After a long day working in the garden, you may tuck your pruning shears in the garden shed corner or — let's face it — under the shadiest tomato plant. For smaller hand tools, it's important to keep them clean, accessible and well-organized. The trick with larger tools such as shovels, rakes and edgers is to keep them upright along a flat surface where they'll stay clean and dry.
No matter the size, if you're looking for a dedicated spot to store your go-to gadgets, we have some garden tool storage ideas that'll keep your implements within reach and in good condition. Some of these DIY ideas do require a power drill and some light construction. If you'd like a simpler option, you can always lean on a garden tool tote to keep your tools safe.
The tools of the trade often include more than your standard trowel or cultivator. You might also have plant tags, pens, seed packets and other small items. Repurposing a fishing tackle box is one of the easiest garden storage ideas to keep these small necessities together. You can find inexpensive tackle boxes at sports and fishing stores. They're perfectly designed to keep things neat and tidy, and you can store your tackle box under the sink or another small nook. Plus, most tackle boxes are weather-resistant, so if you accidentally leave yours outside, you won't lose your favorite seeds to the rain.
Garden Tool Mailbox
Keeping your oft-used tools at the ready is a big win in garden tool organization. You can do this with a wall-mounted, flat mailbox with a functional lid to keep out the elements. Flip the mailbox over and on the underside, drill at least six evenly spaced holes — larger holes will allow for better drainage. Next, find a location on a fence or the side of your wooden raised bed and affix the mailbox right side up using screws. The mailbox will easily fit gloves, snippers and other small tools in an easy-access location.
Rake Head Rack
Because of their small size, hand trowels, cultivators and other small garden tools are easy to miss if they're not out in the open and at eye level. A repurposed rake head rack is a cost-effective way to keep your hand tools organized. To create one, you'll need an old metal rake with stiff tines (or a few old rakes, depending on how many tools you're trying to store). You might find some through online ads, flea markets and garage sales.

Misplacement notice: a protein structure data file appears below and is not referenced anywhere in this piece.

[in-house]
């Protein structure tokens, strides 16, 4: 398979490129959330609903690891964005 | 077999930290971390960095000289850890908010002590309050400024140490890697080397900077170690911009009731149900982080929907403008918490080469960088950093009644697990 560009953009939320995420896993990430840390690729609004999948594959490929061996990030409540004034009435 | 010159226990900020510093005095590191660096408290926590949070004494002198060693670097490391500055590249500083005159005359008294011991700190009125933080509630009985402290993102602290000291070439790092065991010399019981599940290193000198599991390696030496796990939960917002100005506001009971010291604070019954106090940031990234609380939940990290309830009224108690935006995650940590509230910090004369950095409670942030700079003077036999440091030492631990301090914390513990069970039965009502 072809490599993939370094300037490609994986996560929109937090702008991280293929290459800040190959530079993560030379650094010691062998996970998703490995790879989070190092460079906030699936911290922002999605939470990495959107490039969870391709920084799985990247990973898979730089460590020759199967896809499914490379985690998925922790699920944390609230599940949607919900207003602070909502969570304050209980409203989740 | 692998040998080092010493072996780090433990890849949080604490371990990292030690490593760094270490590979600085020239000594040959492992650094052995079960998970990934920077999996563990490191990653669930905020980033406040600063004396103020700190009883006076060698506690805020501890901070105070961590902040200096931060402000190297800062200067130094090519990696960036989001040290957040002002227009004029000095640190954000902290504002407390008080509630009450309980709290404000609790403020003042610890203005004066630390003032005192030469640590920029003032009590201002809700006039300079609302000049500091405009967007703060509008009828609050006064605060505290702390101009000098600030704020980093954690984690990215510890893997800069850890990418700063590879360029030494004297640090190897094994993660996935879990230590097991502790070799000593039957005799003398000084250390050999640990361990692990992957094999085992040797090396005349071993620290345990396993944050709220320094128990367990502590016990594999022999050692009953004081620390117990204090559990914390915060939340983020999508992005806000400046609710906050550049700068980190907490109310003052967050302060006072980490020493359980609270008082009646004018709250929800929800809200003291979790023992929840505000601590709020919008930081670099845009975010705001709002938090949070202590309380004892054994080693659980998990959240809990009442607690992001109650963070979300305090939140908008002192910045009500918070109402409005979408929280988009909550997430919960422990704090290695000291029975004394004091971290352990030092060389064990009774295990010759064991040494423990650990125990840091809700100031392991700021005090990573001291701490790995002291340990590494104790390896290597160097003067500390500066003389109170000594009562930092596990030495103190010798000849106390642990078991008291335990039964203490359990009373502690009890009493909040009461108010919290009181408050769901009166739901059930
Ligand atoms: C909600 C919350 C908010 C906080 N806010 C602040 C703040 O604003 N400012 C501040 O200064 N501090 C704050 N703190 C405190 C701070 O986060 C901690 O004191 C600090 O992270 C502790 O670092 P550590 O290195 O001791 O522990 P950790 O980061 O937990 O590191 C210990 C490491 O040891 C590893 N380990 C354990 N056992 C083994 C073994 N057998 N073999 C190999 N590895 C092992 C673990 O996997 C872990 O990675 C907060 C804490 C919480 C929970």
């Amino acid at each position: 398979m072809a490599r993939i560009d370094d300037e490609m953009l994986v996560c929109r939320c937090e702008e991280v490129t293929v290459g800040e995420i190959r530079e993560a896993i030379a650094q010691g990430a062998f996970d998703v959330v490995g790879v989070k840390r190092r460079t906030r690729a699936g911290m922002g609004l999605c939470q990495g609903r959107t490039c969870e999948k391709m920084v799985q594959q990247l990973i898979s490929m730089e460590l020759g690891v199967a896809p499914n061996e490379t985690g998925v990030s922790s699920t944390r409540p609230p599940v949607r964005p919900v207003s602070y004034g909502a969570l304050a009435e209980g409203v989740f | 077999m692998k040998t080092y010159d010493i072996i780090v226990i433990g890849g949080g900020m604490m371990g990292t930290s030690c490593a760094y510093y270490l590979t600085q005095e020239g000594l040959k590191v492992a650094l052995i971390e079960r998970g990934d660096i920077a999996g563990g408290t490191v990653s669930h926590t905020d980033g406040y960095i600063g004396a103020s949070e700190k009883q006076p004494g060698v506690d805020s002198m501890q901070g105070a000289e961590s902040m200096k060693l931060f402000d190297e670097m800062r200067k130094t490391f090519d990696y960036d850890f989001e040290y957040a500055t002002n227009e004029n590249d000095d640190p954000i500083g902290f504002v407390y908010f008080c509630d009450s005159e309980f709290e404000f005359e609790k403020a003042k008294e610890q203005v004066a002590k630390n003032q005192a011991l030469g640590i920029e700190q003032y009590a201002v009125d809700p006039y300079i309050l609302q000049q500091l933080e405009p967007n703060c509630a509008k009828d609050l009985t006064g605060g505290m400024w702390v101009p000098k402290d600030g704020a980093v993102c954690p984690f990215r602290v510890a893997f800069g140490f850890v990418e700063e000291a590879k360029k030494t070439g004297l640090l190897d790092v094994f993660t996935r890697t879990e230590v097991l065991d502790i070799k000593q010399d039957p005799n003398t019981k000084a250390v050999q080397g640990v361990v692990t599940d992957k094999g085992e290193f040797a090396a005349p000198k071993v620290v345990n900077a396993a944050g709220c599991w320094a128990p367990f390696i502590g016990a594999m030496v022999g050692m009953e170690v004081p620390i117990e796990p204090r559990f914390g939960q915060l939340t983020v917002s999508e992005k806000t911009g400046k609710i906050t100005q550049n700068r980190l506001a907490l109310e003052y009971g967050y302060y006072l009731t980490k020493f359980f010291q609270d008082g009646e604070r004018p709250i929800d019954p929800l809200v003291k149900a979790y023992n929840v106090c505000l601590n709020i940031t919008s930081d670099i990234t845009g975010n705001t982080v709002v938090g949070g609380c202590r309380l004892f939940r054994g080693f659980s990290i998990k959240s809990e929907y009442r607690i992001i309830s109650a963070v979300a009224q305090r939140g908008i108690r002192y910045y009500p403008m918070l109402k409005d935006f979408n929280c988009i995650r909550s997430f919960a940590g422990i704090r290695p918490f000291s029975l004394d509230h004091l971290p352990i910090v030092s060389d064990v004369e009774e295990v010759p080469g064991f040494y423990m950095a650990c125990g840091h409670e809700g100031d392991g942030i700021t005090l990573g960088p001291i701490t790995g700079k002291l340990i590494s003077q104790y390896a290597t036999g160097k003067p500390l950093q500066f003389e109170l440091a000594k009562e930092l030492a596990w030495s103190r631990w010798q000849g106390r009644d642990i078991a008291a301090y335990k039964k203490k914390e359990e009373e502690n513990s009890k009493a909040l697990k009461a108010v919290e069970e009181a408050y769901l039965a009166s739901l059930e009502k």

Look for an open location in your storage shed or garage and find the wall studs. Then, remove the handles from your rakes. These are often screwed on, so they're easy to unscrew and remove. If you found multiple used rakes, evenly space the rake heads one above the other on the studs, leaving about two feet between them. Using the holes in the rake heads, screw them onto the stud with the handle collar facing upward and the tines facing outward. Finally, hang each of your tools by their straps across the tines, and voila! Each rake head should comfortably hold at least five tools.
Colorful Tool Drum
If you have many large tools and about 3 square feet of space in your yard, I recommend this simple and rewarding garden tool storage idea that uses either a plastic 55-gallon drum or a decorative barrel — depending on your aesthetic. You can purchase one new at many big box stores or find one online. For use outdoors during the growing season, drill at least one quarter-inch hole in the side of the barrel near the base to allow for drainage. Instead of hiding your tools away while not in use, the tool drum is a great way to keep them at hand in an attractive arrangement. The best example I've seen was a bright, lemon-yellow barrel tucked in the corner of a lush, deep-green shade garden.
PVC holders are perhaps one of the simplest and most secure DIY garden tool storage ideas for keeping long-handled tools safely out of the way. You'll need 2-by-4-inch lumber and PVC pipes. Starting with a stable wall or wooden fence, screw one two-by-four onto the studs or posts horizontally at about 1 foot from the ground. Directly above it, screw another two-by-four, 4 feet from the ground.
Next, using a hacksaw, cut a few pieces of PVC pipe into 6-inch sections. Then, cut one end of each section at a 45-degree angle — enough to allow space to place a screw into the pipe. Screw one PVC section vertically onto the bottom two-by-four, and another directly above it on the top two-by-four. Each pair of PVC sections will hold one long-handled tool, so repeat this process until you have enough PVC pairs for all of your tools.
Finally, place each tool handle upside down through the top and bottom PVC sections. You can see a PVC holder example from The Owner Builder Network, or check out another take in the RONA video below. You'll keep your shovels, rakes and hoes clean, dry and off the ground, and you can easily remove them when needed.
Derek Carwood, a native of Northern California, currently resides in the Upper Midwest and has been involved in horticulture for over 30 years. Derek holds a Bachelor's Degree in Environmental Sciences and a Master's Degree in Sustainability Education & Policy. He has been heavily involved in education throughout his professional career and has volunteered and worked across the Americas, Europe, and Asia. Most recently, Derek started Greenwood Horticulture focusing on both indoor and outdoor horticultural consultation, education, and design.